Going to Conference

As the summer comes to a close, attention turns to the final stretch of this session of the Congress. Democrats are poised to go to conference on two important bills, the omnibus spending bill and the energy bill. Expect legislative shenanigans to rule as the more liberal Democratic leadership attempts to impose its views on a more moderate majority of the Congress.

The omnibus appropriations legislation, which hasn’t taken shape yet, will be a cesspool of pork barrel projects, misguided policy and new language on the war. Because of positive reports from the field in Iraq, it is not clear how hard a stance the Democratic leaders can take on a pullout date. Sen. John Warner has given the Democrats some cover, but other Democrats have blown that cover by intimating that the surge has actually worked.

If the Democrats don’t offer a hard pullout date, their left wing will go crazy. But in order to get the votes to authorize such a pullout date, the Democratic leadership will have to do some horse-trading, which means even more pork.

Look for John Murtha to drive this train. He is a master at horse trading, and of course, he is exceptionally good at keeping some of the pork for himself.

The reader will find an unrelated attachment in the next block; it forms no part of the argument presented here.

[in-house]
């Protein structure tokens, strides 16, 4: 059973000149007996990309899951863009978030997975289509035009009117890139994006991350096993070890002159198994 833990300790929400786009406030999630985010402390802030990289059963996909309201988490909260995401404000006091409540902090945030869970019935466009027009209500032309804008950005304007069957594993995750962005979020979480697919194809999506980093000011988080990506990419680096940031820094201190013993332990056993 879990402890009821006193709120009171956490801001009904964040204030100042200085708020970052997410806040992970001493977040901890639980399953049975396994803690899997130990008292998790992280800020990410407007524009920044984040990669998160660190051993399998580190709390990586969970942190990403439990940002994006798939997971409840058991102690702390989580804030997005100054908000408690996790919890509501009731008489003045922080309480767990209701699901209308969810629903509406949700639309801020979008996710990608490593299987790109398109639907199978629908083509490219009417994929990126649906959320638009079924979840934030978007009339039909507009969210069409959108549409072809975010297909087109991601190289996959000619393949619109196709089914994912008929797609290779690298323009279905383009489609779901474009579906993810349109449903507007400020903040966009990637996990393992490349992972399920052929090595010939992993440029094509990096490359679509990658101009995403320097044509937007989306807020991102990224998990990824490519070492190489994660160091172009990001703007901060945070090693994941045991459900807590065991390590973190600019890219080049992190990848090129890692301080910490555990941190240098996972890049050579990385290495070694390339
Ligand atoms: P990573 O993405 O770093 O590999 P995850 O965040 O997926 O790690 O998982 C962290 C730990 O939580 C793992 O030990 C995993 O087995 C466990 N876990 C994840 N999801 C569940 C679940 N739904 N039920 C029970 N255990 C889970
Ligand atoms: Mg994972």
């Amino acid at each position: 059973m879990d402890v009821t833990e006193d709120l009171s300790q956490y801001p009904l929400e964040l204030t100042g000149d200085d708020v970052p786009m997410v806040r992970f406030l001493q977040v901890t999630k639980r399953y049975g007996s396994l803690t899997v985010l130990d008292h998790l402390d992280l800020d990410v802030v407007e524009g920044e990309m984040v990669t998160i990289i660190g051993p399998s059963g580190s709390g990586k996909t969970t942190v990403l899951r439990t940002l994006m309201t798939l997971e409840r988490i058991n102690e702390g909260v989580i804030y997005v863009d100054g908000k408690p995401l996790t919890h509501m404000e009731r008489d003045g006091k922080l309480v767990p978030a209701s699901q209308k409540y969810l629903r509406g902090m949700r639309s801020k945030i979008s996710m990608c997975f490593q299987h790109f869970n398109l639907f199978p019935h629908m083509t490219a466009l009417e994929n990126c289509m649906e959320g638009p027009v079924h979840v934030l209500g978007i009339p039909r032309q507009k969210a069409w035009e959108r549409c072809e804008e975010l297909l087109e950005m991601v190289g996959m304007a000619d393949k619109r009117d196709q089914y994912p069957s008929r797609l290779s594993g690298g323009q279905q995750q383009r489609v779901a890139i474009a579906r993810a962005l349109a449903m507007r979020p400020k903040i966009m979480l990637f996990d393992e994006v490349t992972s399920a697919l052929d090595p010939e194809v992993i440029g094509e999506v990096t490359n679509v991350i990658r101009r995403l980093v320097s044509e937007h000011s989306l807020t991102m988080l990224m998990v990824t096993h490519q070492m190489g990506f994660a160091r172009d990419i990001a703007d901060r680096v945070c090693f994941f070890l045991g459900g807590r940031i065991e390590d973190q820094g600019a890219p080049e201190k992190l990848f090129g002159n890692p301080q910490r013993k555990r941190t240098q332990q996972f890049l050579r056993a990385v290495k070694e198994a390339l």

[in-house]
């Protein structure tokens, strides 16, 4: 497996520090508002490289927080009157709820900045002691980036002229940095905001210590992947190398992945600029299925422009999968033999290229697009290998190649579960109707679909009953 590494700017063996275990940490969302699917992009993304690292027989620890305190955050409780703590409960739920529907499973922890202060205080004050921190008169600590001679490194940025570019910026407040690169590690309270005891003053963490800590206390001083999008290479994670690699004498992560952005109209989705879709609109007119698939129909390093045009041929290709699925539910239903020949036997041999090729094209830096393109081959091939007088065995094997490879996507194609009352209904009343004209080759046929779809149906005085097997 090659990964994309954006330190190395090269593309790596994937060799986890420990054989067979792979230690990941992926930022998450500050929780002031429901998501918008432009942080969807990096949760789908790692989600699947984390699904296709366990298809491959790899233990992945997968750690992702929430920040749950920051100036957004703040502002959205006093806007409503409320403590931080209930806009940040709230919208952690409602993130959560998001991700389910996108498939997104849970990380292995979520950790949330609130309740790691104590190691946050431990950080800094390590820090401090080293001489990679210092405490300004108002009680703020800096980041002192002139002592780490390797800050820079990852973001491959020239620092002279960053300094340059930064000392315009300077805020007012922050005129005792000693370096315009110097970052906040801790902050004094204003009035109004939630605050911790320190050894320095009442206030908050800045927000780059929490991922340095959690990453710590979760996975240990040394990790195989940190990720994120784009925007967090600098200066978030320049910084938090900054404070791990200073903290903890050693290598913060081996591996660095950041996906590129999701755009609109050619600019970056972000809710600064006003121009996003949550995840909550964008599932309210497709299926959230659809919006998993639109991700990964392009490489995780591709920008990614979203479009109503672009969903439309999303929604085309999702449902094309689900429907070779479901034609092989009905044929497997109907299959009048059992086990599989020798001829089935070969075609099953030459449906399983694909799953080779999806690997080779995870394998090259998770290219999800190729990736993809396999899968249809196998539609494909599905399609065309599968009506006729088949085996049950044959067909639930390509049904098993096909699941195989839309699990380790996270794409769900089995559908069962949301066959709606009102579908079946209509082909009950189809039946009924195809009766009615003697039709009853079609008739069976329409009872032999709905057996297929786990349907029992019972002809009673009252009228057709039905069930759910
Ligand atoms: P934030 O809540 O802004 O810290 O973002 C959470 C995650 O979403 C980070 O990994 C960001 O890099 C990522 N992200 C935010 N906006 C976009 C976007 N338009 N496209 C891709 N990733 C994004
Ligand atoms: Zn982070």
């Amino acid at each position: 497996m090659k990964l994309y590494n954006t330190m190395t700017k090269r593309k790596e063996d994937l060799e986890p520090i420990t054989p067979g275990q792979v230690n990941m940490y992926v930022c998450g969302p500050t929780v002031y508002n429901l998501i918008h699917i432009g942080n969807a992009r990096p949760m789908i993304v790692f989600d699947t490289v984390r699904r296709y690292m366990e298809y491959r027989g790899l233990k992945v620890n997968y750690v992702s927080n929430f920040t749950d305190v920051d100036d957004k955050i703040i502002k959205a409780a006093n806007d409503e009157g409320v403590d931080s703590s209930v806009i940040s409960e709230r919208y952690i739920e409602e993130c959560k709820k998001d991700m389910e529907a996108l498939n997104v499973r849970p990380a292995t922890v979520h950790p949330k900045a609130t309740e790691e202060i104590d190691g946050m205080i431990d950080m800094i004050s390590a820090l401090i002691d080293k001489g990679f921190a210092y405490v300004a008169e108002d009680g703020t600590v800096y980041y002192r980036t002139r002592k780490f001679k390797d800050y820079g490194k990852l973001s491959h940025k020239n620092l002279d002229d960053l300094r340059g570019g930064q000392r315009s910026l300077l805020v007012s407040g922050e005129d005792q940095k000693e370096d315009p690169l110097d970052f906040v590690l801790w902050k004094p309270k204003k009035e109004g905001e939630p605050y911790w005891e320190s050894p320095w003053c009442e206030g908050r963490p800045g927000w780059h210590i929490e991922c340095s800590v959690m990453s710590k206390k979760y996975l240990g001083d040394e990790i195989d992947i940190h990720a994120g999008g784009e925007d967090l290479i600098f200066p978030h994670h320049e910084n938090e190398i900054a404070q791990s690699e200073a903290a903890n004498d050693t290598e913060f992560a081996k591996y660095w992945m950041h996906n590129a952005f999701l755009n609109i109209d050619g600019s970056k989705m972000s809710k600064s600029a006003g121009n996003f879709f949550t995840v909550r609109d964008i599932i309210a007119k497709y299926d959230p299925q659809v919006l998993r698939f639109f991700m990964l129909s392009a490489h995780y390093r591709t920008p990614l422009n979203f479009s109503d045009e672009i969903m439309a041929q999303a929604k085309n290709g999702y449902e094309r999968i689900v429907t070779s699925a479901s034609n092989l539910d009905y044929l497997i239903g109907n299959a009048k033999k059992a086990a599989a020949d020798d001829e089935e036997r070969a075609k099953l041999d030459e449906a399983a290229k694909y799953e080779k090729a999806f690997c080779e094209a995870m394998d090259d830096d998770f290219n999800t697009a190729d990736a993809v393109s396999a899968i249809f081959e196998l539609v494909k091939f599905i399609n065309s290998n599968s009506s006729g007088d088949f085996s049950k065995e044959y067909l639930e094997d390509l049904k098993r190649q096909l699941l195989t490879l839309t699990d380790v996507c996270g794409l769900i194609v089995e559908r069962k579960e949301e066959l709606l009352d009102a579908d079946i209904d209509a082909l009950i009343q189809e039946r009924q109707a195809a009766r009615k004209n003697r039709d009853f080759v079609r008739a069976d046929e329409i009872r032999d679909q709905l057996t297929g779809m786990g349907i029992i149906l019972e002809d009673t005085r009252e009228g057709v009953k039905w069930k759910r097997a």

On the energy bill, Nancy Pelosi did a clever thing. She went to conference on a “no-energy” energy bill that basically postponed all the big decisions until later. For example, she didn’t have the votes on CAFE standards, so she bypassed that debate until conference on that contentious issue.

Will the moderate Democrats who support a more moderate approach to CAFE, Hill-Terry, have the courage to vote against an energy conference report that includes Senate language on fuel efficiency standards? The Senate language achieves what the most rabid environmentalists — and the Democratic leadership — want, but cripples the domestic car industry and tilts the playing field to Asian car manufacturers.

John Dingell has the votes in the House to protect the domestic manufacturers, but will he control the conference committee or will the control shift to Pelosi and Harry Reid?

The Democrats promised to reform the way Congress operates, promising to let the bodies work their will. But as the Congress returns this fall, I think you will see the Democratic leadership attempt to impose their will — and their far more liberal views — on a more moderate majority. They will do it through the conference process and use pork to buy their way to a victory.

Thankfully, President Bush still has a veto pen.